Douglas Parker 98, who hailed from Intake, Sheffield, was among the first ashore on Sword Beach, in what was the greatest seaborne invasion in history.
Mr Parker, who joined the forces in 1941 at 18, was described as a “humble man who never forgot his mates who did not make it off the beach that fateful day in June 1944”.
Mr Parker, who served in B Company, 2nd Battalion the East Yorkshire Regiment, fought through France and ended up being part of Operation Market Garden as part of the British 3rd Infantry Division in Holland.
He ended the war on VE Day, just outside Bremen in Germany before being sent to Egypt and was demobbed in December 1946, having served for just over five years.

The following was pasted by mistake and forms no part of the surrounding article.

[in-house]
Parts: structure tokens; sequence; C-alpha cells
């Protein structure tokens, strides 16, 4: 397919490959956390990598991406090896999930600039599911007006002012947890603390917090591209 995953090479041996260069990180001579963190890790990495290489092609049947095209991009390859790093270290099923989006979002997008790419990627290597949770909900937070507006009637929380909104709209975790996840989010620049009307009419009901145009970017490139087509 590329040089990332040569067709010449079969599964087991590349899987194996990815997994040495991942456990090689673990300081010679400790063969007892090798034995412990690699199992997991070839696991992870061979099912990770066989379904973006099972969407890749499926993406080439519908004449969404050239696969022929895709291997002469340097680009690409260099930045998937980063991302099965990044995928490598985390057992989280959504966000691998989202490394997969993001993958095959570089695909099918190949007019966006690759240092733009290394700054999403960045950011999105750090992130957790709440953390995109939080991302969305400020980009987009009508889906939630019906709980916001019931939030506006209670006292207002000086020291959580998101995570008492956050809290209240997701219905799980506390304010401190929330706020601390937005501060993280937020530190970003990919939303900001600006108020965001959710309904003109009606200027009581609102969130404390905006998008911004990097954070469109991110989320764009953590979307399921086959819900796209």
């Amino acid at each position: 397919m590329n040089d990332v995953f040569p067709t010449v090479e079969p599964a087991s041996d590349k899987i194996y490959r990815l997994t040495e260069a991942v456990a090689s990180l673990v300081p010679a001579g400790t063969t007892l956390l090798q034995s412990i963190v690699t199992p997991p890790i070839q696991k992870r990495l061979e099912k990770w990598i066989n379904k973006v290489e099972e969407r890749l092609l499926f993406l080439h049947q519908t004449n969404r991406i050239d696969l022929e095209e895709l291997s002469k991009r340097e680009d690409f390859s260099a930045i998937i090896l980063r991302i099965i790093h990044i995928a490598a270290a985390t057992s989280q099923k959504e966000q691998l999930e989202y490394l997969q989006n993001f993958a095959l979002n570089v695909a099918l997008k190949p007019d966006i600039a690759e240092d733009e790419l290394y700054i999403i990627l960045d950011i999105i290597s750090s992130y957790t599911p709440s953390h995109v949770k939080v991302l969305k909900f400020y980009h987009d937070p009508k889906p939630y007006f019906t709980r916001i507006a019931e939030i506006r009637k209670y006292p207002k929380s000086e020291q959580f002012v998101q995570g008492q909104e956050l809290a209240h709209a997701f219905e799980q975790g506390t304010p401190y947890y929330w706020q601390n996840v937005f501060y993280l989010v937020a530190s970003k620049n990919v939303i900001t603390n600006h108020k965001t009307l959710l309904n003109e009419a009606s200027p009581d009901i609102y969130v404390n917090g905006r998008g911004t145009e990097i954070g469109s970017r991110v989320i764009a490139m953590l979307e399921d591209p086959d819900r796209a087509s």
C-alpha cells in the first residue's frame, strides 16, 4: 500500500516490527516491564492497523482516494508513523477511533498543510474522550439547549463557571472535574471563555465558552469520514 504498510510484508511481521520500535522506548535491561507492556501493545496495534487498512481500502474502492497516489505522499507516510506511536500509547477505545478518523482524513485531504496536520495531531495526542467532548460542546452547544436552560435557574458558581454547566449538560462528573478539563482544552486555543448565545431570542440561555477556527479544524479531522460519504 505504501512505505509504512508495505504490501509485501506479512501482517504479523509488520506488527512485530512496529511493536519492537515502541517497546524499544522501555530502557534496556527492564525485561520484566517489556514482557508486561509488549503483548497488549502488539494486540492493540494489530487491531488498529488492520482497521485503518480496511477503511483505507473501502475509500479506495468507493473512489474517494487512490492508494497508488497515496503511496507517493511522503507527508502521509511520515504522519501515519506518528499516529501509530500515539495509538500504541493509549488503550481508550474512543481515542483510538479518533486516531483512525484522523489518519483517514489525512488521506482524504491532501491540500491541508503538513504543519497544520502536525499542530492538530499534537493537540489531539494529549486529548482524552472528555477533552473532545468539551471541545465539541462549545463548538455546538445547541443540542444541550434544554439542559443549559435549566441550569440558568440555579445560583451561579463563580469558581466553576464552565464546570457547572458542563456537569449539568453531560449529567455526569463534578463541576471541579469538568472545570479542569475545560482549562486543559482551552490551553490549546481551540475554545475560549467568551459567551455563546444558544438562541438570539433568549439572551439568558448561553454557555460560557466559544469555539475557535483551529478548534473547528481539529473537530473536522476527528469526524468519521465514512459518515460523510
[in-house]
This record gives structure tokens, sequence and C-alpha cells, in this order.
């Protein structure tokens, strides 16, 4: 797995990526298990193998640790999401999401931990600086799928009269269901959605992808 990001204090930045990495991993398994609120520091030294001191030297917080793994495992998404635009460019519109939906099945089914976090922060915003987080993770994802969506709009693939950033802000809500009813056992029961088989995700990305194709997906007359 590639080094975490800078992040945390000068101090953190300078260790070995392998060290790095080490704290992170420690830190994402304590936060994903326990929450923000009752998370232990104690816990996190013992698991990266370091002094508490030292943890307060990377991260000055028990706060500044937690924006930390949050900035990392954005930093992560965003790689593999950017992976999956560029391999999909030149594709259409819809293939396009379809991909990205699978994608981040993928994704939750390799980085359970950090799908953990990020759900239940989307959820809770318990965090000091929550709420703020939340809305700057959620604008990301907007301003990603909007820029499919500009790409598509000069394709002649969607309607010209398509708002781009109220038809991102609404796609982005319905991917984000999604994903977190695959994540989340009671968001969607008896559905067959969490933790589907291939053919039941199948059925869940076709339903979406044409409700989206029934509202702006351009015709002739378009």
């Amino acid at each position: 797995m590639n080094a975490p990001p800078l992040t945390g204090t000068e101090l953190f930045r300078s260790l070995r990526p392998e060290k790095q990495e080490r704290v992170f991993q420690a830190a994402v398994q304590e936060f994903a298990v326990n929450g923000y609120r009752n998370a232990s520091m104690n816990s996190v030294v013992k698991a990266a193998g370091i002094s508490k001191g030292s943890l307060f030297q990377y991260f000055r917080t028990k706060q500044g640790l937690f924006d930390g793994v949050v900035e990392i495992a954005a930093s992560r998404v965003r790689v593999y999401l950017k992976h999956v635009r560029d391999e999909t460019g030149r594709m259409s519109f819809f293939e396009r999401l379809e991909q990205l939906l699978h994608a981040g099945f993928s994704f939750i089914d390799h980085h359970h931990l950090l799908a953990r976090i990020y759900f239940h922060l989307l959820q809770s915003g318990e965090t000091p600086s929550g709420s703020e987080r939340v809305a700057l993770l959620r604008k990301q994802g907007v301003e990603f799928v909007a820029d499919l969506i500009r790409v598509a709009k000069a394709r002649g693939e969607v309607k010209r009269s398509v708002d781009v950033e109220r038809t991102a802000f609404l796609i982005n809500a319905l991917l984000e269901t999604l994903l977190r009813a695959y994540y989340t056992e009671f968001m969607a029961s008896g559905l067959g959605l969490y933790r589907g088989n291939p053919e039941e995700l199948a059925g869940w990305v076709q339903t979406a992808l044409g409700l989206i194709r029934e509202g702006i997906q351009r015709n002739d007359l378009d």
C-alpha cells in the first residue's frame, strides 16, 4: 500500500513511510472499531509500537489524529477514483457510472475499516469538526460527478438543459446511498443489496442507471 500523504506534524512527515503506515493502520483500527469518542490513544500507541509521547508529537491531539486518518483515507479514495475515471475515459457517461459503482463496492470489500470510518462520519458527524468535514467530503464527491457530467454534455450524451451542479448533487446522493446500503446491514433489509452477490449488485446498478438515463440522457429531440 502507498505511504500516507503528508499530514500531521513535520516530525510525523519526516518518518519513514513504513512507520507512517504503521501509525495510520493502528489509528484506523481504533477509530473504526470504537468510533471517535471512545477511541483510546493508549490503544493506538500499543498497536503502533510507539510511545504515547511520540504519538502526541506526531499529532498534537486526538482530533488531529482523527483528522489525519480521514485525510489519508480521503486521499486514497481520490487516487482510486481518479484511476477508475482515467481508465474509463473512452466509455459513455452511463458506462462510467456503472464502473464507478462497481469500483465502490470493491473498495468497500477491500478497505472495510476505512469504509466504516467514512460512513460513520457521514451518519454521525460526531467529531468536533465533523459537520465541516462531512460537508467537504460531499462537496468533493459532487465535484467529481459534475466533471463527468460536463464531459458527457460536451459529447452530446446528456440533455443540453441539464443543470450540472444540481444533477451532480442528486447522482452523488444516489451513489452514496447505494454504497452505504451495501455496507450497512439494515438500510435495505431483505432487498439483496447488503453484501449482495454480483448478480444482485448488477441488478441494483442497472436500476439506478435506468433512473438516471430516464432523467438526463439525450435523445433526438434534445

After the war, he lived in Sheffield and worked as a window fitter.
He was given a fitting military send-off with his family and veterans attending, and nine standards, including the battle flag of his regiment which was carried ashore in D-Day, on parade at Christ Church, Hackenthorpe, on Monday (May 24) with the service conducted by his son, the Rev John Parker.
Col Charles le Brun, chairman of the Prince of Wales’s Own Regiment of Yorkshire Association, said it was a “great honour” to have attended.